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Charity work offers therapy for people and animals

A charity volunteer says helping to rehabilitate traumatised cats helped her cope with her own grief after tragically losing her husband, father and sister.

Helen Gunton became a full-time carer for her husband four years ago after his health deteriorated due to myotonic muscular dystrophy. During this time she also tragically lost her father and sister within a month of each other.

She began volunteering at Yorkshire Cat Rescue in July last year, where she says the friendship of the cats and other volunteers took her mind off her worries and gave her the strength she needed.

Sadly Helen’s husband passed away on Valentine’s Day this year and, at the same time, tragedy struck for three cats who lost their family in a harrowing murder-suicide.

The trio, Hunter, Amber and Juno, were left traumatised – hiding confused and frightened in their pen at Yorkshire Cat Rescue – and the centre manager suggested Helen spend some time with them.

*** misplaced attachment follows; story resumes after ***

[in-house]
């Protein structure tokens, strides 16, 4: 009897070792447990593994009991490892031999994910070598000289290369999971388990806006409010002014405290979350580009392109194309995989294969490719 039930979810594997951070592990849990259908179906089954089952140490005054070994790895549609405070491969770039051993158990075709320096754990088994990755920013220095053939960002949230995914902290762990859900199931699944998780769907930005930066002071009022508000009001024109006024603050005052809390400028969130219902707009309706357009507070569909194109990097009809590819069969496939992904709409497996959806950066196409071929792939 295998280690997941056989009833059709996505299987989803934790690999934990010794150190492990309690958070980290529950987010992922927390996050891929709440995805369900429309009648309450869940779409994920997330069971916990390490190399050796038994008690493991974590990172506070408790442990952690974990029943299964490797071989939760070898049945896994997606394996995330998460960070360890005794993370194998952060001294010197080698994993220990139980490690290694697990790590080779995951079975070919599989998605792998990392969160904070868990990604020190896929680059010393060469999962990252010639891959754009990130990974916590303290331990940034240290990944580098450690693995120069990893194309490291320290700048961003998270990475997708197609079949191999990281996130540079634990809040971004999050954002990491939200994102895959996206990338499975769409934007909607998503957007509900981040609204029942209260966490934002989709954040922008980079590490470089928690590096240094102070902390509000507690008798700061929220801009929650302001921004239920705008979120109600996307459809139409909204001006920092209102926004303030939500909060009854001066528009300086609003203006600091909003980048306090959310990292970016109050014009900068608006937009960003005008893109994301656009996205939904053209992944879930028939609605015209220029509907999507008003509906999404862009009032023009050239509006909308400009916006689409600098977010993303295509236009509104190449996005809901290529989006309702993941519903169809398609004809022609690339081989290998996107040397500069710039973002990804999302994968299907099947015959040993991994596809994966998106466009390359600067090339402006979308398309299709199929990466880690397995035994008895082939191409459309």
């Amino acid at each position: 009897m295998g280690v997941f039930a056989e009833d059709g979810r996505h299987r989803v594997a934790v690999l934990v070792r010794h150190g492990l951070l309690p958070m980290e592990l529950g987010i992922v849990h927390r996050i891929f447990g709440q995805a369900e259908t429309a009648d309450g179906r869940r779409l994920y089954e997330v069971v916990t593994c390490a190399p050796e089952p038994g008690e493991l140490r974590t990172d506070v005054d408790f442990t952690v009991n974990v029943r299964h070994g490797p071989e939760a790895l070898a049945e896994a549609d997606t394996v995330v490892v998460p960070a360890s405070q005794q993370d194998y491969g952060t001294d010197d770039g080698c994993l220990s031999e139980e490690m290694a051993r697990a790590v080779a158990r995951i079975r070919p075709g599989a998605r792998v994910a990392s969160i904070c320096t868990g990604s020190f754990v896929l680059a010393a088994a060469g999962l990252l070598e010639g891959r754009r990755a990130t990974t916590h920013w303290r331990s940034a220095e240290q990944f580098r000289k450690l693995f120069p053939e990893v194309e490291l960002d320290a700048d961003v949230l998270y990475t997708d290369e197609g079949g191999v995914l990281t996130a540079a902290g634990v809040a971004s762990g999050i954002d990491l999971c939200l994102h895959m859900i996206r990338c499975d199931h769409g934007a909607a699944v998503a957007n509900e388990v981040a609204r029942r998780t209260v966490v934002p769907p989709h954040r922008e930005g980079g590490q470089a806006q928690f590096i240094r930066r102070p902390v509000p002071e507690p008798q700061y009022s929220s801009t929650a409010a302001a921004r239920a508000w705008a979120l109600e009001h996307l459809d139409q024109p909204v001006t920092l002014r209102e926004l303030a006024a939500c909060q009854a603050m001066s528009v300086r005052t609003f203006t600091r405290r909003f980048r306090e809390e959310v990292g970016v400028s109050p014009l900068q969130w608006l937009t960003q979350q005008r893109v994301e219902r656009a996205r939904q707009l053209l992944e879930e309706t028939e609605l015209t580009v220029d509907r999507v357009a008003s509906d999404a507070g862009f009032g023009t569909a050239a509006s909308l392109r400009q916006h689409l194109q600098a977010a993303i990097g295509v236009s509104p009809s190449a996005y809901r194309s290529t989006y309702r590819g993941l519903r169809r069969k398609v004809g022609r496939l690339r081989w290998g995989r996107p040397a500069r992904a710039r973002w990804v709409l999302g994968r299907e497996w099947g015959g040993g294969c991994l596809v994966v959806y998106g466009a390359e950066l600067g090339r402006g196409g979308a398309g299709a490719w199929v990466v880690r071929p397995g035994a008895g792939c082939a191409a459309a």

“They were very frightened at first,” Helen explains. “But minute by minute they became more comfortable with me around; Hunter came closer and snuggled up with the rest of the cats and Amber let me tickle her tummy. In what seemed like minutes, all three cats were letting out loud purrs.

“I was instantly comforted by their company; it was as if we were all starting to heal. The time practically flew by and before I knew it, I had been there for more than three hours. It was such a wonderful, beautiful morning; I will never forget it.”

Following her experiences, Helen is encouraging other people going through difficult times to consider volunteering. “By finding somewhere special, where you are surrounded by people who care deeply about their work and who have an enviable ability to give everything they have, you start to see the colour of life again,” she adds.

“Even just the smallest break from a daunting routine or the darkest of places can be that breath of fresh air which keeps you going.

“For me, volunteering and helping to rehabilitate cats so that they are able to find a new loving home has given me a new lease of life. Time spent with the cats, for me at least, is the best medicine for the soul.”

The charity’s founder, Sara Atkinson, says Helen’s story illustrates the special relationship between people and cats: “I often say that we don’t just help cats; we are here for people when they need us too… The work [Helen] has done in bringing out the best in a trio of cats that were truly traumatised is both heart-warming and admirable. We are very lucky to have her.”